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Back in May, the United Nations warned that 1 million species are at risk of extinction, and that time is running out to save them — posing a severe risk to human life. Now, the Trump administration has significantly weakened the Endangered Species Act, a bipartisan 1973 law designed to prevent the most threatened species from going extinct.
The Endangered Species Act bans harassing, hurting or capturing species deemed endangered, and it requires agencies to enact rules designed to protect their ecosystems. Its goal, according to the U.S. Fish and Wildlife Service (FWS), is to help species recover to the point that they no longer need federal protection. The most famous species that ecologists credit the FWS with preserving is likely the bald eagle. There were just a few hundred breeding pairs left in the U.S. in the 1970s, according to the American Bird Conservancy. Now, there are thousands.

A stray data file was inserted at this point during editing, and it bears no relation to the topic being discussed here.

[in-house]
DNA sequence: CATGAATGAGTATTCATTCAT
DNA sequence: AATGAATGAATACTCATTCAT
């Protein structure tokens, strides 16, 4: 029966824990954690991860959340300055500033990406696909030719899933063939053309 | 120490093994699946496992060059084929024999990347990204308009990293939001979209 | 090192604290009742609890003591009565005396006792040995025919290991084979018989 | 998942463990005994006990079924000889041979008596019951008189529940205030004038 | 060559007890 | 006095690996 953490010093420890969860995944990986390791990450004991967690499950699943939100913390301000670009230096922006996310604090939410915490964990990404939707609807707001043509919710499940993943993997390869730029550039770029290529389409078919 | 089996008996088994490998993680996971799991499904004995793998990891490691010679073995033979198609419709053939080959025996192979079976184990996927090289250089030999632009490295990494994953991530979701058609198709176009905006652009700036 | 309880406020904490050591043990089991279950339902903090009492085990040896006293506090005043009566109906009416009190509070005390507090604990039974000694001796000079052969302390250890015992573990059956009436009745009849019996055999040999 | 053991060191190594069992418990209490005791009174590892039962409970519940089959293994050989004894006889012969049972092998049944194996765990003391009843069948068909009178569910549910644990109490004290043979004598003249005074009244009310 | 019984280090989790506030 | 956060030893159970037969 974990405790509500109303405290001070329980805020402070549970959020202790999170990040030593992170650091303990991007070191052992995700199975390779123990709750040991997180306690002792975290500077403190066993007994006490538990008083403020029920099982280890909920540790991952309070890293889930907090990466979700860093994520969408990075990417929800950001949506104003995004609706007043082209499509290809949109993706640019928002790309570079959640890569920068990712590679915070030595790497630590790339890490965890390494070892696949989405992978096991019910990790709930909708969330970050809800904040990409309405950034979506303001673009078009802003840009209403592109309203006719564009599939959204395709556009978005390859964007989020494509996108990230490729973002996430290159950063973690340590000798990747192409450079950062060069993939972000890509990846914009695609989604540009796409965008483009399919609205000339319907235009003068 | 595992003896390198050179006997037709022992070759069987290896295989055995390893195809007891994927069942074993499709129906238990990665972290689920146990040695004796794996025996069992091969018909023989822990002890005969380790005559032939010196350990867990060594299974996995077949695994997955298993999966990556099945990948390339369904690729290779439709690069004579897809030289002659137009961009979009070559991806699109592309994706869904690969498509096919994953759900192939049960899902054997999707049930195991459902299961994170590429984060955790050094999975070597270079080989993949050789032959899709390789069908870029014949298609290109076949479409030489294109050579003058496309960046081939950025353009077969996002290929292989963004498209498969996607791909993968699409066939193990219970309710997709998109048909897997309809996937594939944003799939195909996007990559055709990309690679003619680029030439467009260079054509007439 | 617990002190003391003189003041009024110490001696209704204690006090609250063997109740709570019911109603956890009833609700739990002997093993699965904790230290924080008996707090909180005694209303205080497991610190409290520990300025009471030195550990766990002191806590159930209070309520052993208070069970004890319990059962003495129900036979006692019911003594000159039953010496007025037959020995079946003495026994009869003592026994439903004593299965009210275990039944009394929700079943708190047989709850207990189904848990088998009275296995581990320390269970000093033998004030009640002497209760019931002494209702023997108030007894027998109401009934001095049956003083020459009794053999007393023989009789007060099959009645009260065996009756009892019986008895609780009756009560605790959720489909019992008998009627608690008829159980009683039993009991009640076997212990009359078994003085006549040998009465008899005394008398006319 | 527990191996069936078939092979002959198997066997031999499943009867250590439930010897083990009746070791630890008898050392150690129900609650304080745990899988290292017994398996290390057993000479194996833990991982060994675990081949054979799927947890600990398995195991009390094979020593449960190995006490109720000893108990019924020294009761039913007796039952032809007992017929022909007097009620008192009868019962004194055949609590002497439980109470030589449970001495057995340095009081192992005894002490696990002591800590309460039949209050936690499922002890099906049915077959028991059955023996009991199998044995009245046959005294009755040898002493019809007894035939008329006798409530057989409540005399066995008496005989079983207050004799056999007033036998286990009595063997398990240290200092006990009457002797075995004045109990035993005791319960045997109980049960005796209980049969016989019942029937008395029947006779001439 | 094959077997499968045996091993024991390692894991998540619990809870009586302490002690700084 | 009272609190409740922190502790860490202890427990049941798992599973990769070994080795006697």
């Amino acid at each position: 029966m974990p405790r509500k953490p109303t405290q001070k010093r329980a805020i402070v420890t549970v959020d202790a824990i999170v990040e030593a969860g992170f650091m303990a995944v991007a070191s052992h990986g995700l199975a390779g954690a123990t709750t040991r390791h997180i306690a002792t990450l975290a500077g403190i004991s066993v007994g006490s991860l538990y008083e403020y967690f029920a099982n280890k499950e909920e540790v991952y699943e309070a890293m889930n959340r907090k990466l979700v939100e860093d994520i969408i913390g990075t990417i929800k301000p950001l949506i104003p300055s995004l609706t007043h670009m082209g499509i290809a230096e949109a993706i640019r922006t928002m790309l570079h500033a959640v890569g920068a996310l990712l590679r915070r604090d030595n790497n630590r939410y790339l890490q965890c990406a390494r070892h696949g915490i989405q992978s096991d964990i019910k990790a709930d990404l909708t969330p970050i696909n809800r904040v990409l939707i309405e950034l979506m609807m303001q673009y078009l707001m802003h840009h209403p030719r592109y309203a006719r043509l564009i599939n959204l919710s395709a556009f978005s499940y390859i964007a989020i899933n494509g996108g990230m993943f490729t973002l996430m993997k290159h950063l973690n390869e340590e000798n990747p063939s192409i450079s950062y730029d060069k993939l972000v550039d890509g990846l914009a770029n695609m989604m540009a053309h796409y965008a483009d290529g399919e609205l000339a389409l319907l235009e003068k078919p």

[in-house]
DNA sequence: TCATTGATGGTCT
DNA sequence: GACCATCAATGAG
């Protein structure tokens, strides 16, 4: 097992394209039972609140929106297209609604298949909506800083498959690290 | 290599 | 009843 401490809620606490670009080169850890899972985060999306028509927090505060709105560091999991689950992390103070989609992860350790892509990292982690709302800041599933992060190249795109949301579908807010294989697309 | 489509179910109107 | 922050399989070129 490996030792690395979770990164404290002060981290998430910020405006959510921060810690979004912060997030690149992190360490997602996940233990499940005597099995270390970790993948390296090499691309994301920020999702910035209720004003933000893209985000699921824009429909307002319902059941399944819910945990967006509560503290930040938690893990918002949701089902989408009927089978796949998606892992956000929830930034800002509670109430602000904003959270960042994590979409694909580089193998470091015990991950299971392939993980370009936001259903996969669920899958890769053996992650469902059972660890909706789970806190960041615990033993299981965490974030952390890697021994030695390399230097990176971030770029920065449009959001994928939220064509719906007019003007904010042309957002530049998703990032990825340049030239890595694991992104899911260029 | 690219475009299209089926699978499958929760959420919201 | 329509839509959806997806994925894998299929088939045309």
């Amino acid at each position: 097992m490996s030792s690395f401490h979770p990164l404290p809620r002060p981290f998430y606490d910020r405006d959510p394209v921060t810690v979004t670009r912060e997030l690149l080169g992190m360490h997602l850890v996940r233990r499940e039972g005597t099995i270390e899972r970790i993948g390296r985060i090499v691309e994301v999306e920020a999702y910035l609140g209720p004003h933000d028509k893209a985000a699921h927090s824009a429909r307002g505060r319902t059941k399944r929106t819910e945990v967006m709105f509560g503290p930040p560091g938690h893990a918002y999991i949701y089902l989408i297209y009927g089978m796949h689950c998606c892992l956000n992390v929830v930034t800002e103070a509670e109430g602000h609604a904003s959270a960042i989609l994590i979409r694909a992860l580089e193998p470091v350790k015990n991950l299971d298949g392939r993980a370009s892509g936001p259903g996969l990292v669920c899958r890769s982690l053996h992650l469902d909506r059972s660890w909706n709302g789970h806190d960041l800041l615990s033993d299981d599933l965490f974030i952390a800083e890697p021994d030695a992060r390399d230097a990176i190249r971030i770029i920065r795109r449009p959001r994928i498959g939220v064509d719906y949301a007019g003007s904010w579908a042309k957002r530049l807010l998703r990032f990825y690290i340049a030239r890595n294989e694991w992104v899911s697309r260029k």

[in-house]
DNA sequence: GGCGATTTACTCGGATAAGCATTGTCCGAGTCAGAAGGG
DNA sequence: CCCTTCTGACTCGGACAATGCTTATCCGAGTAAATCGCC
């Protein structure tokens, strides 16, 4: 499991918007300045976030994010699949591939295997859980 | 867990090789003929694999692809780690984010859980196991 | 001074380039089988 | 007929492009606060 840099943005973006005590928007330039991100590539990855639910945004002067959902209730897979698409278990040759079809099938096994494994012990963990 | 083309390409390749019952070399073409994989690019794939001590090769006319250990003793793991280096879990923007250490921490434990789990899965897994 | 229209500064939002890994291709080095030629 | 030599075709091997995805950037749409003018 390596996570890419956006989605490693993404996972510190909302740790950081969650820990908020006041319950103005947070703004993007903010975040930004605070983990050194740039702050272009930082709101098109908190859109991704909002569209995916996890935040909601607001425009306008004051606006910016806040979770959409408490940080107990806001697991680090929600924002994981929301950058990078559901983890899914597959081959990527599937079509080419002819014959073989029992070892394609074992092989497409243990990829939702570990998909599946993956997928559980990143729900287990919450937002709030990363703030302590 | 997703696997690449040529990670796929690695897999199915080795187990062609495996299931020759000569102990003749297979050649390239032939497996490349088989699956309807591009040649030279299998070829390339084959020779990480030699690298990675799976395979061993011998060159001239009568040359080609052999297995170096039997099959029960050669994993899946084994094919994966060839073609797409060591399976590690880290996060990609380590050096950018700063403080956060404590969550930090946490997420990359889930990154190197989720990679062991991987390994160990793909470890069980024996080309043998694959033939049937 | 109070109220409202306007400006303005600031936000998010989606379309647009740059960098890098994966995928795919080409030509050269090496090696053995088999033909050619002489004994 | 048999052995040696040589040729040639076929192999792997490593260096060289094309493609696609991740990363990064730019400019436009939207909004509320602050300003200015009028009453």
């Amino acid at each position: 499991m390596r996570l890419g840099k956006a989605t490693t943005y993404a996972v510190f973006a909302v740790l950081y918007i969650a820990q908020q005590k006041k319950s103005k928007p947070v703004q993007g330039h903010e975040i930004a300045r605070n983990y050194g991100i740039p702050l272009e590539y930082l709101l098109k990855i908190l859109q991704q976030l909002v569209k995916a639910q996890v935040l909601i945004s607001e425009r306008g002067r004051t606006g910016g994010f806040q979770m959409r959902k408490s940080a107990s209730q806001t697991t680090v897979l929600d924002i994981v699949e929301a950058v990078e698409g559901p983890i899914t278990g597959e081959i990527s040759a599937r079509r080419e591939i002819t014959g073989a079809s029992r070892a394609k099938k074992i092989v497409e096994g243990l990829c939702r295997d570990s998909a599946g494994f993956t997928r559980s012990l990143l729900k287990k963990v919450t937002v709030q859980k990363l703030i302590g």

Revisions - Fit - President - Mandate - Burden
"The revisions finalized with this rulemaking fit squarely within the President's mandate of easing the regulatory burden on the American public, without sacrificing our species' protection and recovery goals," Secretary of Commerce Wilbur Ross, an investor worth hundreds of millions of dollars, said in a statement.
The first key change to the act, according to The New York Times, involved requiring regulators to take economic costs into account when making decisions related to protecting species from extinction. The law previously required regulators to rely entirely on science in their decision-making.
Key - Change
The second key change has...
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